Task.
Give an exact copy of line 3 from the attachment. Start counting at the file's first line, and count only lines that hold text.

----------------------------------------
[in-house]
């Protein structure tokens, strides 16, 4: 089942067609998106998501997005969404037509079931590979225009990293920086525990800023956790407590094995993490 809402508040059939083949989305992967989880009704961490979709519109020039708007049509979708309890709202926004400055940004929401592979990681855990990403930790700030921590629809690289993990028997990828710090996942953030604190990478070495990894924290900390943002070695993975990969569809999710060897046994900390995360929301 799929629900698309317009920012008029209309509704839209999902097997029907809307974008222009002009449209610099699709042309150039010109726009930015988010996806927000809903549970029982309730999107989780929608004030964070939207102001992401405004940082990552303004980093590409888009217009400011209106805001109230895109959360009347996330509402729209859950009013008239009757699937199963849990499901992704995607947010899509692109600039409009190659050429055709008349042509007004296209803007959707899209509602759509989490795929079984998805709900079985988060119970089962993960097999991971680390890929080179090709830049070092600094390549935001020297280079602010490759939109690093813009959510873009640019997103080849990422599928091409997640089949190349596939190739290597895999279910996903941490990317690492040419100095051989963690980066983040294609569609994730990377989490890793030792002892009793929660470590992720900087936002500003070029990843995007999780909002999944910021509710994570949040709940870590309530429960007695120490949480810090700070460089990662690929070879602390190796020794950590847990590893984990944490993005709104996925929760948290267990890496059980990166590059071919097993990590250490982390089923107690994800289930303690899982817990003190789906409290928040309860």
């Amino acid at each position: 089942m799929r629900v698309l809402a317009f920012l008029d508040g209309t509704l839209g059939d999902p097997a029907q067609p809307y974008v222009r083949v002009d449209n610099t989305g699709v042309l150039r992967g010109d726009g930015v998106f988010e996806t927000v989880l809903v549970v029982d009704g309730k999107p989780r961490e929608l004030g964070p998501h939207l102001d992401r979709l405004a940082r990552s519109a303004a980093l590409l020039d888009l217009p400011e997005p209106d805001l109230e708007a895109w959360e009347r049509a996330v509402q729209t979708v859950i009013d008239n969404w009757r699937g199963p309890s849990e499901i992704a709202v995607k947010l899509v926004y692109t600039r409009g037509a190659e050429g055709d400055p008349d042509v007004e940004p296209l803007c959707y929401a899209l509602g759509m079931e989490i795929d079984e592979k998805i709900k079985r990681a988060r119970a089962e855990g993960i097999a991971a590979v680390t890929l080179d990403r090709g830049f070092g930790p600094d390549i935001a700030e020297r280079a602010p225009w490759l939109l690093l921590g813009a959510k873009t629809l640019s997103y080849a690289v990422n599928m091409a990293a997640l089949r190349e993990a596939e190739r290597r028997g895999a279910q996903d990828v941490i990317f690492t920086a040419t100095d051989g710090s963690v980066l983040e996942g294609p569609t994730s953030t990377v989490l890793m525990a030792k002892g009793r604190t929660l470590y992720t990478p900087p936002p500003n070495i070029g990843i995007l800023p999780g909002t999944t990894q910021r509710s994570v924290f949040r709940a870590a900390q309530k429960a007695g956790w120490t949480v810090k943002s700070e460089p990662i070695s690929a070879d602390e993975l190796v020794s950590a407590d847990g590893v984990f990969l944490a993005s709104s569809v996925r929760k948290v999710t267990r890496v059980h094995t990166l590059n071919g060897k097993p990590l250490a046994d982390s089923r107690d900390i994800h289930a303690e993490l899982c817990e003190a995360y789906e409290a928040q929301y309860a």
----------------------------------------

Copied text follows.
């Amino acid at each position: 089942m799929r629900v698309l809402a317009f920012l008029d508040g209309t509704l839209g059939d999902p097997a029907q067609p809307y974008v222009r083949v002009d449209n610099t989305g699709v042309l150039r992967g010109d726009g930015v998106f988010e996806t927000v989880l809903v549970v029982d009704g309730k999107p989780r961490e929608l004030g964070p998501h939207l102001d992401r979709l405004a940082r990552s519109a303004a980093l590409l020039d888009l217009p400011e997005p209106d805001l109230e708007a895109w959360e009347r049509a996330v509402q729209t979708v859950i009013d008239n969404w009757r699937g199963p309890s849990e499901i992704a709202v995607k947010l899509v926004y692109t600039r409009g037509a190659e050429g055709d400055p008349d042509v007004e940004p296209l803007c959707y929401a899209l509602g759509m079931e989490i795929d079984e592979k998805i709900k079985r990681a988060r119970a089962e855990g993960i097999a991971a590979v680390t890929l080179d990403r090709g830049f070092g930790p600094d390549i935001a700030e020297r280079a602010p225009w490759l939109l690093l921590g813009a959510k873009t629809l640019s997103y080849a690289v990422n599928m091409a990293a997640l089949r190349e993990a596939e190739r290597r028997g895999a279910q996903d990828v941490i990317f690492t920086a040419t100095d051989g710090s963690v980066l983040e996942g294609p569609t994730s953030t990377v989490l890793m525990a030792k002892g009793r604190t929660l470590y992720t990478p900087p936002p500003n070495i070029g990843i995007l800023p999780g909002t999944t990894q910021r509710s994570v924290f949040r709940a870590a900390q309530k429960a007695g956790w120490t949480v810090k943002s700070e460089p990662i070695s690929a070879d602390e993975l190796v020794s950590a407590d847990g590893v984990f990969l944490a993005s709104s569809v996925r929760k948290v999710t267990r890496v059980h094995t990166l590059n071919g060897k097993p990590l250490a046994d982390s089923r107690d900390i994800h289930a303690e993490l899982c817990e003190a995360y789906e409290a928040q929301y309860a």